All the references that I could find on the proof of the linearity of the transformations assume that the map that connects the coordinates between two inertial frames is at least once differentiable. I was curious if there was a way to get rid of the differentiability assumption.

For example, it can be shown that any map that preserves a non-degenerate bilinear form is bound to be linear. So the transformations, that must preserve the Minkowski product, must be linear. This reasoning, however, seems to be circular since all the proofs that I have seen on the invariance of the Minkowski product assume linearity! However this reasoning shows that one could remove the differentiability hypothesis by showing that the product is preserved, but without assuming linearity.

Thanks in advance for any help.


There is a paper that might be of interest to you.
I haven't gone through it myself... so I am just providing a reference.

"Causality Implies the Lorentz Group"
E.C. Zeeman
J.Math.Phys. Vol 5, April 1964, p.490-493

I've transcribed the abstract

Causality is represented by a partial ordering on Minkowski space, and the group of all automorphisms that preserve this partial ordering is shown to be generated by the inhomogeneous Lorentz group and dilatations.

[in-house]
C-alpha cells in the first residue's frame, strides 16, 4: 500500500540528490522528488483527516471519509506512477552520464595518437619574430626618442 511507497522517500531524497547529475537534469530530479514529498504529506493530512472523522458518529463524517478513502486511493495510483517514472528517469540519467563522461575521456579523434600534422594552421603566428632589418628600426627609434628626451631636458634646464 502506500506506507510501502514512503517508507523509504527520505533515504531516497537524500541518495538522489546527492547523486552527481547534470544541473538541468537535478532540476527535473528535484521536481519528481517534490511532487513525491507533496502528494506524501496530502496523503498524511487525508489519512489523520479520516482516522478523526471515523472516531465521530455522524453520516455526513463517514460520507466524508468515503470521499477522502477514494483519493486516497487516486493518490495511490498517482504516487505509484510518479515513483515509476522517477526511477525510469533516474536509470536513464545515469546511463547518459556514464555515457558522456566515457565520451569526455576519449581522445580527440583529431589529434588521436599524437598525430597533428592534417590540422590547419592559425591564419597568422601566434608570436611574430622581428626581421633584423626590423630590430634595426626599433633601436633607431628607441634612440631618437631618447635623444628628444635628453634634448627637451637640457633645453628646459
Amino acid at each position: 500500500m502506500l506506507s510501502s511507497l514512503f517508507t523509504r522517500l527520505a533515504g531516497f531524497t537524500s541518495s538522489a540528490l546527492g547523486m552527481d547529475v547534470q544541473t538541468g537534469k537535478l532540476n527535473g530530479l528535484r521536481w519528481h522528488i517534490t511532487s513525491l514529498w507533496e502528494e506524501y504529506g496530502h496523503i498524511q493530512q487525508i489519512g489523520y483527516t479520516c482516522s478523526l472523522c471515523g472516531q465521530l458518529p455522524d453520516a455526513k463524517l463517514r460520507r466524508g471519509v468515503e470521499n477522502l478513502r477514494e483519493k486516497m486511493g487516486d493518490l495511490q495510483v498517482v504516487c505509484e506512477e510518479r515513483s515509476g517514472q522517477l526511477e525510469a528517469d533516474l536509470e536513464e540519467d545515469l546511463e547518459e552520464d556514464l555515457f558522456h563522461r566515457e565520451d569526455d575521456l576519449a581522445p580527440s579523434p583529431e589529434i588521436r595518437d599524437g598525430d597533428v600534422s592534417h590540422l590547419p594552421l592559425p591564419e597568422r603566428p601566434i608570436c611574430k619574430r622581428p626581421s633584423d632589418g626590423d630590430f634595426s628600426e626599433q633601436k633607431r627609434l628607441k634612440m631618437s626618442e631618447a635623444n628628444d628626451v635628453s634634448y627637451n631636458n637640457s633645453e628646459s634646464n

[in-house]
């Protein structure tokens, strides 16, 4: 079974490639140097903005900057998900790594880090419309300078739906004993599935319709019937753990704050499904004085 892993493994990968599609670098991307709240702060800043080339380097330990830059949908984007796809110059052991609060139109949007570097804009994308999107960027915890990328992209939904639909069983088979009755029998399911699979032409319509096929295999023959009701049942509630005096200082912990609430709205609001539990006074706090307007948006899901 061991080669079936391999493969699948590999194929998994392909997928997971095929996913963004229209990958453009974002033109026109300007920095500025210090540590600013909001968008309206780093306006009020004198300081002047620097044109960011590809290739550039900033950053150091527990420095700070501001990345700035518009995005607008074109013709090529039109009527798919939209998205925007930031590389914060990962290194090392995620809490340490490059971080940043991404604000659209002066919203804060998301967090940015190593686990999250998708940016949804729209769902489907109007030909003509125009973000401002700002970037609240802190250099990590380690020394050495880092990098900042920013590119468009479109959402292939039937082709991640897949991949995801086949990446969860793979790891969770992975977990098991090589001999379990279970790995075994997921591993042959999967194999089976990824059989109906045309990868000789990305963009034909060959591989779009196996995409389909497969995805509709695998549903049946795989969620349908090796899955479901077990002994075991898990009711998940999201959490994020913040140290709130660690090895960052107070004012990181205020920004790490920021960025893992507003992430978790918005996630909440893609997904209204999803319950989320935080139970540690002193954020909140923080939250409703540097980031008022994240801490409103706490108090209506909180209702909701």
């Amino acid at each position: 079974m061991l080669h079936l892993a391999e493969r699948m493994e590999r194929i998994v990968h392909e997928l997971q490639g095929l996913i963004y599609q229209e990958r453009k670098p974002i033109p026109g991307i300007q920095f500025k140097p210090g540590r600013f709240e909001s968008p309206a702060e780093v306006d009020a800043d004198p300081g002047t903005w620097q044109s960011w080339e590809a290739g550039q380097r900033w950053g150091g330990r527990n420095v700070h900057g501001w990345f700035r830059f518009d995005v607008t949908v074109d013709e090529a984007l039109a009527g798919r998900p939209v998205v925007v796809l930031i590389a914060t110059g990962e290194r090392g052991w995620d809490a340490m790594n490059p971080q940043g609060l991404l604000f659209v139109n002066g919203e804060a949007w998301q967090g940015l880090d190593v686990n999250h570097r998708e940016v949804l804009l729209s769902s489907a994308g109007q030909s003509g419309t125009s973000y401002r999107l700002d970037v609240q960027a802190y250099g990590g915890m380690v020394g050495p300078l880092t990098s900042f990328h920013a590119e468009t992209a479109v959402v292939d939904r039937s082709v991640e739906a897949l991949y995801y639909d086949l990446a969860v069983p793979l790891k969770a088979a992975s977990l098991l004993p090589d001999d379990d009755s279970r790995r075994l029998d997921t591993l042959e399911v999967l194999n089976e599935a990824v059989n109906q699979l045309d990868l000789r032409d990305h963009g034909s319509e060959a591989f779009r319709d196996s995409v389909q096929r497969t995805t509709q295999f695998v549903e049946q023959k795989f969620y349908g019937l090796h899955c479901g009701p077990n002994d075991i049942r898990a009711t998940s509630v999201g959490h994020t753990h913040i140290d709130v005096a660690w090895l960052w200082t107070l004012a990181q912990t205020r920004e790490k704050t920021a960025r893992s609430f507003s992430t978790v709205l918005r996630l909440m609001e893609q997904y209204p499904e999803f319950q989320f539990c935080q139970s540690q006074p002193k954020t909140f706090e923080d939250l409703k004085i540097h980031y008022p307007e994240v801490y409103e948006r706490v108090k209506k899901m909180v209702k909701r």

and some key statements (bolded by me) from the opening paragraphs:

(Where $M$ is Minkowski spacetime, $Q$ is the quadratic form [square-interval], $<$ is a partial ordering on $M$ [the causal ordering], and $G$ is the inhomogeneous Lorentz group...)

Let $f: M \rightarrow M$ be a function that is a one-to-one mapping
(we make no assumptions that $f$ is linear or continuous).
We call $f$ a causal automorphism if both $f$ and $f^{-1}$ preserve the partial ordering; in other words, $x < y \Leftrightarrow fx < fy$, all $x,y \in M$. The causal automorphisms form a group, which we call the causality group.

Let $G$ be the group generated by (i) the orthochronous Lorentz group (linear maps of $M$ that leave $Q$ invariant, and preserve time orientation, but possibly reverse space orientation), (ii) translations of $M$, and (iii) dilatations of $M$ (multiplication by a scalar).

Theorem. The causality group = G.


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